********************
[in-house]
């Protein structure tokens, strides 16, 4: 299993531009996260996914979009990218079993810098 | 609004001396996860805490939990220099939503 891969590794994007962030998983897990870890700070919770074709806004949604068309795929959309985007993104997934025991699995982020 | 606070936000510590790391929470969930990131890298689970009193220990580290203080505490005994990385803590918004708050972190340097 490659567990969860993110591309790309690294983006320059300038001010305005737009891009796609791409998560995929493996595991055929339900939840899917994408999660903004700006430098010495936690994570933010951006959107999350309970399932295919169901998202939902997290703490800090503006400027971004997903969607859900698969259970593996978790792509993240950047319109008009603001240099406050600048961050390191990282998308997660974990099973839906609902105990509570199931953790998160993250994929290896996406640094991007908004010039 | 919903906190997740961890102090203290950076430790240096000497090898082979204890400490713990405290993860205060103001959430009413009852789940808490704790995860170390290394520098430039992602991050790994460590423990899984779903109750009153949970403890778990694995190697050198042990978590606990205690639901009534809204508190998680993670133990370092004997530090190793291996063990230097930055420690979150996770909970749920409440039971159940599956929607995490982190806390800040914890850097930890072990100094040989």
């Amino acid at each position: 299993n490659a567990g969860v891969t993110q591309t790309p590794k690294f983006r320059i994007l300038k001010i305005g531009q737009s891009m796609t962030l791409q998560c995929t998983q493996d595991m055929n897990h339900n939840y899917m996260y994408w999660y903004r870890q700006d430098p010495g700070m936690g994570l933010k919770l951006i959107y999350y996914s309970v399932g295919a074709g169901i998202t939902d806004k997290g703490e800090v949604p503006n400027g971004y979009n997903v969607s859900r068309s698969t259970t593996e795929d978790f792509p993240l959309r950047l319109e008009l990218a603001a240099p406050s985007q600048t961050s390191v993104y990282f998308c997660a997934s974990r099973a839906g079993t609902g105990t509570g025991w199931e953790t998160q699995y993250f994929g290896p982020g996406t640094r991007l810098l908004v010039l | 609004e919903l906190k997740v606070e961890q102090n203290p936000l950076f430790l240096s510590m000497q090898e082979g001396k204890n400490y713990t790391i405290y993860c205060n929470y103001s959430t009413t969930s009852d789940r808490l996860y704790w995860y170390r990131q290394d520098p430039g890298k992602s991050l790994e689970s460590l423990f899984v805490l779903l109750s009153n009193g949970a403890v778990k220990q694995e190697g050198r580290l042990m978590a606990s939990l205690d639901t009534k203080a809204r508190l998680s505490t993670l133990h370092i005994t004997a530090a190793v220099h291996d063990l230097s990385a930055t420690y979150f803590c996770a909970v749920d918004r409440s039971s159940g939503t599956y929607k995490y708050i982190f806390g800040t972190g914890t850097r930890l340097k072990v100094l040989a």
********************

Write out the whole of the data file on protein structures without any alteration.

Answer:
[in-house]
């Protein structure tokens, strides 16, 4: 299993531009996260996914979009990218079993810098 | 609004001396996860805490939990220099939503 891969590794994007962030998983897990870890700070919770074709806004949604068309795929959309985007993104997934025991699995982020 | 606070936000510590790391929470969930990131890298689970009193220990580290203080505490005994990385803590918004708050972190340097 490659567990969860993110591309790309690294983006320059300038001010305005737009891009796609791409998560995929493996595991055929339900939840899917994408999660903004700006430098010495936690994570933010951006959107999350309970399932295919169901998202939902997290703490800090503006400027971004997903969607859900698969259970593996978790792509993240950047319109008009603001240099406050600048961050390191990282998308997660974990099973839906609902105990509570199931953790998160993250994929290896996406640094991007908004010039 | 919903906190997740961890102090203290950076430790240096000497090898082979204890400490713990405290993860205060103001959430009413009852789940808490704790995860170390290394520098430039992602991050790994460590423990899984779903109750009153949970403890778990694995190697050198042990978590606990205690639901009534809204508190998680993670133990370092004997530090190793291996063990230097930055420690979150996770909970749920409440039971159940599956929607995490982190806390800040914890850097930890072990100094040989």
């Amino acid at each position: 299993n490659a567990g969860v891969t993110q591309t790309p590794k690294f983006r320059i994007l300038k001010i305005g531009q737009s891009m796609t962030l791409q998560c995929t998983q493996d595991m055929n897990h339900n939840y899917m996260y994408w999660y903004r870890q700006d430098p010495g700070m936690g994570l933010k919770l951006i959107y999350y996914s309970v399932g295919a074709g169901i998202t939902d806004k997290g703490e800090v949604p503006n400027g971004y979009n997903v969607s859900r068309s698969t259970t593996e795929d978790f792509p993240l959309r950047l319109e008009l990218a603001a240099p406050s985007q600048t961050s390191v993104y990282f998308c997660a997934s974990r099973a839906g079993t609902g105990t509570g025991w199931e953790t998160q699995y993250f994929g290896p982020g996406t640094r991007l810098l908004v010039l | 609004e919903l906190k997740v606070e961890q102090n203290p936000l950076f430790l240096s510590m000497q090898e082979g001396k204890n400490y713990t790391i405290y993860c205060n929470y103001s959430t009413t969930s009852d789940r808490l996860y704790w995860y170390r990131q290394d520098p430039g890298k992602s991050l790994e689970s460590l423990f899984v805490l779903l109750s009153n009193g949970a403890v778990k220990q694995e190697g050198r580290l042990m978590a606990s939990l205690d639901t009534k203080a809204r508190l998680s505490t993670l133990h370092i005994t004997a530090a190793v220099h291996d063990l230097s990385a930055t420690y979150f803590c996770a909970v749920d918004r409440s039971s159940g939503t599956y929607k995490y708050i982190f806390g800040t972190g914890t850097r930890l340097k072990v100094l040989a």